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Achieving women: Al-Gassra and Maddow

Stu Forster / Getty Images Asia Pacific)
SO cool. (photo: Stu Forster / Getty Images Asia Pacific)

Remember my blog about Rachel Maddow? I called her a “great mind to watch out for”. Well, she’s getting her own show on MSNBC! Here are her comments on the achievement. This is excellent news – congratulations, Dr. Maddow!

From HijabTrendz: an update on Bahraini Olympian Roqaya Al-Gassra, who is literally storming the scene for Muslim women athletes.

You go, girls.

(Next year: maybe we’ll find a tough-as-nails Muslimah regular on MSNBC … one can dream, right?)

This Muslim knows how to have fun & great minds to watch out for

We all have our vices, whether we like to ‘fess up to them or not. Mine are slightly embarassing. But I’m willing to own up to them:

* Independent bookstores: the one in my neighborhood has the most incredible Middle Eastern politics, current affairs and history sections I’ve ever experienced. It’s tiny, but hard-to-find and rarely-encountered volumes abound. I’m like a kid in a candy store.

* Caffeine: I don’t drink alcohol (no, not at all). Nor do I smoke. But I drink a good four shots of espresso a day. Six if my hours are especially long. Yes, my doctor and I talk about this. She’s not thrilled with me. At least it’s fair trade and organic, right?! (If you’re ever in San Diego, you must check out my favorite coffee shop in North America).

 * Miscellaneous: book-collecting, za’atar, the feeling I get after a great workout, the smell of jasmine, orchids, and clean floors (swoon).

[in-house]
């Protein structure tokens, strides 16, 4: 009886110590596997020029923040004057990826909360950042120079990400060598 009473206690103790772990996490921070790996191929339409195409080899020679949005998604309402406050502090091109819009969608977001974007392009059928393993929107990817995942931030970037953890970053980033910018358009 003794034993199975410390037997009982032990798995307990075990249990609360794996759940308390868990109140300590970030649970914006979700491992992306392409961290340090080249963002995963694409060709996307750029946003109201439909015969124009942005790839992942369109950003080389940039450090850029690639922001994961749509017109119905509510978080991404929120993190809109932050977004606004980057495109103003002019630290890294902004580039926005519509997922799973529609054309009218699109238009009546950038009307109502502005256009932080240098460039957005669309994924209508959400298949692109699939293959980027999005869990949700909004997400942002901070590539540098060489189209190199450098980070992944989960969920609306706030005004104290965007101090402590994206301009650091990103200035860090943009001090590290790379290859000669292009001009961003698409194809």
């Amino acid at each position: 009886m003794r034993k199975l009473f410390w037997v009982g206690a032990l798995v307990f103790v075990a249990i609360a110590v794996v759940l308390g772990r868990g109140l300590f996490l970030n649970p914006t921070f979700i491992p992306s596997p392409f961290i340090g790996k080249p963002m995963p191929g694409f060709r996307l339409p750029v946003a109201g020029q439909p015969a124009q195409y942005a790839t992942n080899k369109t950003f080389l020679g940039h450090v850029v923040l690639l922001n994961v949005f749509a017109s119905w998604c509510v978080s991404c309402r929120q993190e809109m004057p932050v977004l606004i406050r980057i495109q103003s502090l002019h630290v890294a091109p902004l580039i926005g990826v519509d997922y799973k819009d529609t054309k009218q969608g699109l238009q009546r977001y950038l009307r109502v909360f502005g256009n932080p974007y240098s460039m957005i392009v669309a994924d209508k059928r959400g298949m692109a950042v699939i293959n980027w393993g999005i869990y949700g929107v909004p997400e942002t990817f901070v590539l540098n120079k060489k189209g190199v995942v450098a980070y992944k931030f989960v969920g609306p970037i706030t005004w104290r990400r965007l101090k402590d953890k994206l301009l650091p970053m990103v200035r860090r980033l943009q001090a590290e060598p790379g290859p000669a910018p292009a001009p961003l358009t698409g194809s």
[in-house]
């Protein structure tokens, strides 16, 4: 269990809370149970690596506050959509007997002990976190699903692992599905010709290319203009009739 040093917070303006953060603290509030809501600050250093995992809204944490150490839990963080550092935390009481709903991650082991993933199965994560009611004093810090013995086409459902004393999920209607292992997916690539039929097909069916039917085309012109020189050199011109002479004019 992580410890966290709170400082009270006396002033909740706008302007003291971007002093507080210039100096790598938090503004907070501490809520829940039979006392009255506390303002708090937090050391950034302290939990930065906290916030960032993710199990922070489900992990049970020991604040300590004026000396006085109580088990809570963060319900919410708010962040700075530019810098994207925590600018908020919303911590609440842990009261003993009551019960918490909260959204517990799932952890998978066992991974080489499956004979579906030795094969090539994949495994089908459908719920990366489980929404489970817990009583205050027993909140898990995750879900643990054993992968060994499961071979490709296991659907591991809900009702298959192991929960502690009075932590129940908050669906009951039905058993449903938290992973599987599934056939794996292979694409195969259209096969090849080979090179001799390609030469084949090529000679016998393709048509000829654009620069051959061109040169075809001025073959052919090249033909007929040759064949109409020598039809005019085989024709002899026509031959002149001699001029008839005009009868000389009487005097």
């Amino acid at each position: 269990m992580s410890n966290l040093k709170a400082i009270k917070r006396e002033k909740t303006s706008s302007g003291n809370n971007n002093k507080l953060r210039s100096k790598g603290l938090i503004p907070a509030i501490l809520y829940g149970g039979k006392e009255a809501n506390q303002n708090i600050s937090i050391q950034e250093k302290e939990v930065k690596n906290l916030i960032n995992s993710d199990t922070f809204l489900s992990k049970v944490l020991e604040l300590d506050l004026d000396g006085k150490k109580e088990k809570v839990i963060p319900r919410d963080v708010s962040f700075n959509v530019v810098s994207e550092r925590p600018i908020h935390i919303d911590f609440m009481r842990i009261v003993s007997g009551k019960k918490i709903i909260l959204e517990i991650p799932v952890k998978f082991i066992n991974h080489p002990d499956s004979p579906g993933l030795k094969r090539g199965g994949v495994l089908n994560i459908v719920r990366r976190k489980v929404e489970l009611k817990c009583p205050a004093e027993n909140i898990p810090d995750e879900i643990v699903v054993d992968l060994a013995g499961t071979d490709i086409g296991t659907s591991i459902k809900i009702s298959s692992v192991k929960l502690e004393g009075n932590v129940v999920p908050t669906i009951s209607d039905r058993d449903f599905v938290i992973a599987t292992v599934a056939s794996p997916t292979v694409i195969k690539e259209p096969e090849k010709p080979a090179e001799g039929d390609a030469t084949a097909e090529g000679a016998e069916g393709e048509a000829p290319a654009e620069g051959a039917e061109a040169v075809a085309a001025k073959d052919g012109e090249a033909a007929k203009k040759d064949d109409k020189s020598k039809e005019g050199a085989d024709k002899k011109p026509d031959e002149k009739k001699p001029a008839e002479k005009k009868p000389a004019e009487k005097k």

But the worst of my vices? The one that makes my friends think me truly bizarre?

CNN / MSNBC / the whole political-commentary universe that is auto-programmed on my cheap analog set.

I can’t get enough. I even get glued to the commentators who make my skin crawl. After all, what’s more invigorating than countering their slimy, often empty points with scholary and sassy remarks?

Love, you say? Fortune? No way. I’ll take my nerd-time over both any day. Politics never bore. I can’t say the same for romance. Sorry – do I sound bitter? Must be all of that espresso.

Last night, when my internet cut out for several hours, I spent my Friday night (this is the “this Muslim knows how to have fun” part) simultaneously cursing at and commending MSNBC.

In a feisty conversation about Obama’s presence on the world stage and McCain’s – uh – blathering at a restaurant (‘scuse me, he was blathering at “Schmidt’s Sausage Haus” – closest he could get to Berlin I guess), I ruminated on some recent commentary by one of my favorite pundits, well, ever. I’m talking about the hyperintelligent, quick-as-a-whip Rachel Maddow.

My Friday night TV-watching buddy didn’t know of Ms. Maddow – nor do a lot of people I come into contact with. Sad, considering that most people can recognize at least a name or two off the roster of ornery old dudes she outshines on MSNBC.

I won’t belabor you with biographical data – that’s what Google’s for. I will say that I personally think she should have her own show — perhaps she could replace the one show on CNN I simply cannot stomach.

Below, one of my favorite debates: Rachel Maddow vs. Pat Buchanan on healthcare. It’s just too delish.